“NTA – the a**hole in this one is your husbands employer. a compromise would be your husband paying you the difference in the healthcare costs (depending on how you split money/accounts/bills).”

“him expecting to have more money on his end while you float his insurance costs is some B.S. though.” – Zach_203

“NTA. It’s kind of fascinating that he thinks you’re the a**hole when he has an employer telling him he has 100% insurance coverage for him, he wasn’t worried about you and your kids not having ANY coverage, now you have an option to cover yourself and your kids and I would think he would just be happy about that.”

“And then get his a** in gear and go find out about his own insurance. Sounds like he’s whiny and selfish.” – mcclgwe

“Not at all, he has coverage that only covers himself, you are covering yourself and the kids, if it’s going to double then that’s good reason not to add him, if you were doing it out of spite then maybe you would be an a**hole but it sounds like he is being selfish.”

“My concern is that these are generally red flags towards a theme of selfish behavior, something tells me he thinks about his own needs and prioritizes them accordingly.” – timecop1983

What’s crazier is that OP’s husband has an easy way to solve this. He can talk with his employer about the coverage that was promised.

Despite this, he seems insistent on not asking about the promised healthcare coverage that would have supposedly been 100% employer paid.

What has him so spooked?

“Wait. Employer was supposed to cover 100% of healthcare for the employee – but then it turned into not until after a YEAR?!?

“That’s basically no healthcare, and it sounds like they bait-and-switched him. :(” – PinkedOff


“It said 60 days in his initial offer/contract. He started the job and hit that point and they said ‘oh no, it’s a year’ and he dropped the issue.”

“It’s now almost a year. He has not been given any paperwork for the insurance. Every time I’ve asked him to pursue it with them, he refuses.” – Faiths_got_fangs (OP)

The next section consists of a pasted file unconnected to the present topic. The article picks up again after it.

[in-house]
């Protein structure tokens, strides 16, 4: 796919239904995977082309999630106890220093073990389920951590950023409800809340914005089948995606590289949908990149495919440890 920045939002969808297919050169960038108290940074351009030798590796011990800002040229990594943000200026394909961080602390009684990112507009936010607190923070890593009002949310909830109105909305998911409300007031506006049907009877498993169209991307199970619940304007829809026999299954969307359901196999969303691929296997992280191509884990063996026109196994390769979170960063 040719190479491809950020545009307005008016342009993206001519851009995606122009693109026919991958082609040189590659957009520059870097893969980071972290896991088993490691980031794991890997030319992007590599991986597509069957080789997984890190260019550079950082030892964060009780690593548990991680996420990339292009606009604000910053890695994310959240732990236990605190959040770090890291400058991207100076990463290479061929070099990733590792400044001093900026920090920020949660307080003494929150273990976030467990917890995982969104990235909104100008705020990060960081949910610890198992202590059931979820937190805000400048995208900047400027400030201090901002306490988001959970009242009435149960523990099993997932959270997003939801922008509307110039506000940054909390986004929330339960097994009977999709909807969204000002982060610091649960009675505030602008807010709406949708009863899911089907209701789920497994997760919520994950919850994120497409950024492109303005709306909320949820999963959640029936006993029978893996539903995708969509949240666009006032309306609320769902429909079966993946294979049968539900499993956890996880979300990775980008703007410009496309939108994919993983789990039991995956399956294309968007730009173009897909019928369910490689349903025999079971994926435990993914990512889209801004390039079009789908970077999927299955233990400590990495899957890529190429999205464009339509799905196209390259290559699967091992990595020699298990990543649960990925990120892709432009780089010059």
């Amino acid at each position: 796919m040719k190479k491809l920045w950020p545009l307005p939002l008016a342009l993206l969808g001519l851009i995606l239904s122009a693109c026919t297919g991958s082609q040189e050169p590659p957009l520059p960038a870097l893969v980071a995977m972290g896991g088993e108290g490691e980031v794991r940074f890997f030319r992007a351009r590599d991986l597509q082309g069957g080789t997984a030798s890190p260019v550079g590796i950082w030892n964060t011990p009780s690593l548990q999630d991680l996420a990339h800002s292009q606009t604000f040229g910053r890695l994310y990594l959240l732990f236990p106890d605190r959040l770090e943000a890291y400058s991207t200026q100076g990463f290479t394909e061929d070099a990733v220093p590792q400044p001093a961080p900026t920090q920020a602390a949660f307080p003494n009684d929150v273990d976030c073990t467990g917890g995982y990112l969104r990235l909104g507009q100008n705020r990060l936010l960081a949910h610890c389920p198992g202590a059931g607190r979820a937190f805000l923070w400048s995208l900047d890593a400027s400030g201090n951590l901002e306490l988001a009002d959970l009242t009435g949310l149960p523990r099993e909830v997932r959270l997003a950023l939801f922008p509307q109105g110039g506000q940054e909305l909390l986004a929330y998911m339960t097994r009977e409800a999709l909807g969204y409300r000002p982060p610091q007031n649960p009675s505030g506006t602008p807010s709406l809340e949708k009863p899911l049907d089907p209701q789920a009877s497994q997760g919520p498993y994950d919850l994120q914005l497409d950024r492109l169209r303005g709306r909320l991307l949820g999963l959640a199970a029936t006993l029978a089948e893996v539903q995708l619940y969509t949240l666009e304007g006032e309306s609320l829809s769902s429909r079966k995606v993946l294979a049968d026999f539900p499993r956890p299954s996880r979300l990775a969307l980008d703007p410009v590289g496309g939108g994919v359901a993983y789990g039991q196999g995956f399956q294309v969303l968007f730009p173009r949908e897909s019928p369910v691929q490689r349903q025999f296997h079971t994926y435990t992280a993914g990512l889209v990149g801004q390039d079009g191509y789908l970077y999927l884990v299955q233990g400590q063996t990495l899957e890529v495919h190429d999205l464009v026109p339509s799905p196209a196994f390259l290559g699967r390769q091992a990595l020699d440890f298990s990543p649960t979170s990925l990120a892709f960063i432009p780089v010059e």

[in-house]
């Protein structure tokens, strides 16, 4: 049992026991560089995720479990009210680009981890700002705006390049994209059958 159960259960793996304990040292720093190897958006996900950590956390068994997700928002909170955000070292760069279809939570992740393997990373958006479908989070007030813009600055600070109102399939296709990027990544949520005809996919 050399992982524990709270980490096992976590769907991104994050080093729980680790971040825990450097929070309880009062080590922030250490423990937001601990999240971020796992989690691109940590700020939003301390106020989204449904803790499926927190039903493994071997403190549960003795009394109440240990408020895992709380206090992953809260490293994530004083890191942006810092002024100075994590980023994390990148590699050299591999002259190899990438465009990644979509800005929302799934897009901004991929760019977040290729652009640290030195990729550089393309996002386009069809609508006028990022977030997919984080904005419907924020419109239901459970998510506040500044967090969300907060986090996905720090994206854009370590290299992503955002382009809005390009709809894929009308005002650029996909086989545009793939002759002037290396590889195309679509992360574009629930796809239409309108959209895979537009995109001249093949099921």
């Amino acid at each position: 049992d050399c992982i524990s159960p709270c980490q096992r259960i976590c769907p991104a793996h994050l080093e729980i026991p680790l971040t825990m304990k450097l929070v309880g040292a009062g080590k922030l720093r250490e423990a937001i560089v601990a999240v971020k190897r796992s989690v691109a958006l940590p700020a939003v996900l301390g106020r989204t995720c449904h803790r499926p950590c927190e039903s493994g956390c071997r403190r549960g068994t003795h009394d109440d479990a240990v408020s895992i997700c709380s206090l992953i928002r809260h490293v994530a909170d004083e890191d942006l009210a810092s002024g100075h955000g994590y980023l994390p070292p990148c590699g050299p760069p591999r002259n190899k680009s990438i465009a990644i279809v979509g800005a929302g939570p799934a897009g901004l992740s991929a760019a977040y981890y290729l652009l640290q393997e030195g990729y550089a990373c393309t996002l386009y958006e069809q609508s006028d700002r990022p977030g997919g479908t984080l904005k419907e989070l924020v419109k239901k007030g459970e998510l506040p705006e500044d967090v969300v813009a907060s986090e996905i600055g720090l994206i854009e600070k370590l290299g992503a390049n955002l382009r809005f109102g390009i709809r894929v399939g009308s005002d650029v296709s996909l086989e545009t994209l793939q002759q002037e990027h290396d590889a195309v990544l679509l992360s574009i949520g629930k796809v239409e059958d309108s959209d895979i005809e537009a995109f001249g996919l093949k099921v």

“Forgive my bluntness, but it sounds like he needs to get his head out of his a$$ and either make them pony up the insurance OR get a different job that offers it (and make sure they DO give it).”

“This is ridiculous, and at this point it’s entirely his fault for allowing them to get away with it for this long.” – PinkedOff


“Is his employer required to provide insurance? If his employer has over 50 full time employees, then they are not just breaking the law about providing insurance, but they need to be providing insurance to children too.”

“He needs to raise a fuss about the insurance, and if they still continue to not provide it, report them.”

“That said, if exchange insurance is cheaper than adding him to yours, then not the AH because he still has coverage.” – EvangelineTheodora

“His employer promised (in writing) to cover 100% of his insurance costs after 60 days. That was in his initial offer/contract.”

“He started the job and was then told a year. It has been almost a year now. He has heard nothing about his insurance and he refuses to address it with the company.”

“I’m not sure if they’re breaking the law or not. It’s iffy. They have 2 offices but whether they’re legally the same company or two is unclear.”

“If they’re the same, they’re over 50. If legally 2 companies, they’re not.”

“We have had marketplace insurance because we had to have something and I was working part time and didn’t get insurance through my small employer.”

“I’ve now accepted a full time position with great insurance, which I chose in no small part for the benefits, but I feel like he needs to pursue the insurance he was promised by his employer.”

“He will still have his marketplace coverage if I don’t cover him. He’s not uninsured. If I don’t add him to mine, he can either continue marketplace coverage OR he can deal with his employer and pursue the coverage he was promised.” – Faiths_got_fangs (OP)

The biggest worry is that OP’s husband is lying about some aspect of his insurance coverage, whether it’s hiding the real reason his company won’t provide it, or why he won’t ask about it.

Either way, he made it his problem and OP has solved the issue for themselves and their children.

Written by Ben Acosta

Ben Acosta is an Arizona-based fiction author and freelance writer. In his free time, he critiques media and acts in local stage productions.